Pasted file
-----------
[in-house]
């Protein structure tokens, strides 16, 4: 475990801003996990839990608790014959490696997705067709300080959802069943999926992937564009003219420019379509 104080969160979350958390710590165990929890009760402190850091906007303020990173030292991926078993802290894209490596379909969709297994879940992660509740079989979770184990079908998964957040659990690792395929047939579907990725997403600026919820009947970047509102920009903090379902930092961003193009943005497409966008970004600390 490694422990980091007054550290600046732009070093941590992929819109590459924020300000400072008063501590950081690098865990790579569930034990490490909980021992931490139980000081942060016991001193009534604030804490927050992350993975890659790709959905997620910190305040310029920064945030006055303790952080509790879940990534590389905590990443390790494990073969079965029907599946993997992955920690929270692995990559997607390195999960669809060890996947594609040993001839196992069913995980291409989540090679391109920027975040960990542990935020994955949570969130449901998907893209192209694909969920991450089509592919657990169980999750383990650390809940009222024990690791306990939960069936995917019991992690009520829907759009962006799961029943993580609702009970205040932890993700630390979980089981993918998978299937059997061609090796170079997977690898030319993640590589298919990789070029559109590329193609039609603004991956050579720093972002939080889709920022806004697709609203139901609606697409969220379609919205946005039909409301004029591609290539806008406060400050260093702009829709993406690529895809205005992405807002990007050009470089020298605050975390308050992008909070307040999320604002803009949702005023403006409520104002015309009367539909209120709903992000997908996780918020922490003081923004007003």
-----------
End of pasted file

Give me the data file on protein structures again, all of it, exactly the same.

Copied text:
[in-house]
């Protein structure tokens, strides 16, 4: 475990801003996990839990608790014959490696997705067709300080959802069943999926992937564009003219420019379509 104080969160979350958390710590165990929890009760402190850091906007303020990173030292991926078993802290894209490596379909969709297994879940992660509740079989979770184990079908998964957040659990690792395929047939579907990725997403600026919820009947970047509102920009903090379902930092961003193009943005497409966008970004600390 490694422990980091007054550290600046732009070093941590992929819109590459924020300000400072008063501590950081690098865990790579569930034990490490909980021992931490139980000081942060016991001193009534604030804490927050992350993975890659790709959905997620910190305040310029920064945030006055303790952080509790879940990534590389905590990443390790494990073969079965029907599946993997992955920690929270692995990559997607390195999960669809060890996947594609040993001839196992069913995980291409989540090679391109920027975040960990542990935020994955949570969130449901998907893209192209694909969920991450089509592919657990169980999750383990650390809940009222024990690791306990939960069936995917019991992690009520829907759009962006799961029943993580609702009970205040932890993700630390979980089981993918998978299937059997061609090796170079997977690898030319993640590589298919990789070029559109590329193609039609603004991956050579720093972002939080889709920022806004697709609203139901609606697409969220379609919205946005039909409301004029591609290539806008406060400050260093702009829709993406690529895809205005992405807002990007050009470089020298605050975390308050992008909070307040999320604002803009949702005023403006409520104002015309009367539909209120709903992000997908996780918020922490003081923004007003």